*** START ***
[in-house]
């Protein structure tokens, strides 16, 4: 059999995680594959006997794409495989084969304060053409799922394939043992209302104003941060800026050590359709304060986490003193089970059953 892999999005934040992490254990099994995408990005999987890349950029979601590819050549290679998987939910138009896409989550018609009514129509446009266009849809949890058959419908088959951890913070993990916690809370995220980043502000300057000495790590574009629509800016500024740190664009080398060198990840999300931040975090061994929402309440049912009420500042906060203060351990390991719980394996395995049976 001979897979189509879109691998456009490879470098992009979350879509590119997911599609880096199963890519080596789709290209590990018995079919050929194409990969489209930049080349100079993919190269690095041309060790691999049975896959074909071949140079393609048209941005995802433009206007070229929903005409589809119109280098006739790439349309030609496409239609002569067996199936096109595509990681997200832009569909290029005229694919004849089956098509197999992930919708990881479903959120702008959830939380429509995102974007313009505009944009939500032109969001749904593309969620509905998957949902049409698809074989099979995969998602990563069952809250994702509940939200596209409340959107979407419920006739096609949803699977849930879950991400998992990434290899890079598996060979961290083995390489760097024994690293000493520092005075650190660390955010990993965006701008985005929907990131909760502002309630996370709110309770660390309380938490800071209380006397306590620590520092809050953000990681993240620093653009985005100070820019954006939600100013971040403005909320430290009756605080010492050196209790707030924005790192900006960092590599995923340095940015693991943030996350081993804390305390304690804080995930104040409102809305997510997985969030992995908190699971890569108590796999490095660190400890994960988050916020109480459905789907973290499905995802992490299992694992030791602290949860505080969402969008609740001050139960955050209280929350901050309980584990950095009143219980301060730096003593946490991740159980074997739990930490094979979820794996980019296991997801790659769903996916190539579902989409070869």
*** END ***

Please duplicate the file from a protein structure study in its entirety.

[in-house]
């Protein structure tokens, strides 16, 4: 059999995680594959006997794409495989084969304060053409799922394939043992209302104003941060800026050590359709304060986490003193089970059953 892999999005934040992490254990099994995408990005999987890349950029979601590819050549290679998987939910138009896409989550018609009514129509446009266009849809949890058959419908088959951890913070993990916690809370995220980043502000300057000495790590574009629509800016500024740190664009080398060198990840999300931040975090061994929402309440049912009420500042906060203060351990390991719980394996395995049976 001979897979189509879109691998456009490879470098992009979350879509590119997911599609880096199963890519080596789709290209590990018995079919050929194409990969489209930049080349100079993919190269690095041309060790691999049975896959074909071949140079393609048209941005995802433009206007070229929903005409589809119109280098006739790439349309030609496409239609002569067996199936096109595509990681997200832009569909290029005229694919004849089956098509197999992930919708990881479903959120702008959830939380429509995102974007313009505009944009939500032109969001749904593309969620509905998957949902049409698809074989099979995969998602990563069952809250994702509940939200596209409340959107979407419920006739096609949803699977849930879950991400998992990434290899890079598996060979961290083995390489760097024994690293000493520092005075650190660390955010990993965006701008985005929907990131909760502002309630996370709110309770660390309380938490800071209380006397306590620590520092809050953000990681993240620093653009985005100070820019954006939600100013971040403005909320430290009756605080010492050196209790707030924005790192900006960092590599995923340095940015693991943030996350081993804390305390304690804080995930104040409102809305997510997985969030992995908190699971890569108590796999490095660190400890994960988050916020109480459905789907973290499905995802992490299992694992030791602290949860505080969402969008609740001050139960955050209280929350901050309980584990950095009143219980301060730096003593946490991740159980074997739990930490094979979820794996980019296991997801790659769903996916190539579902989409070869």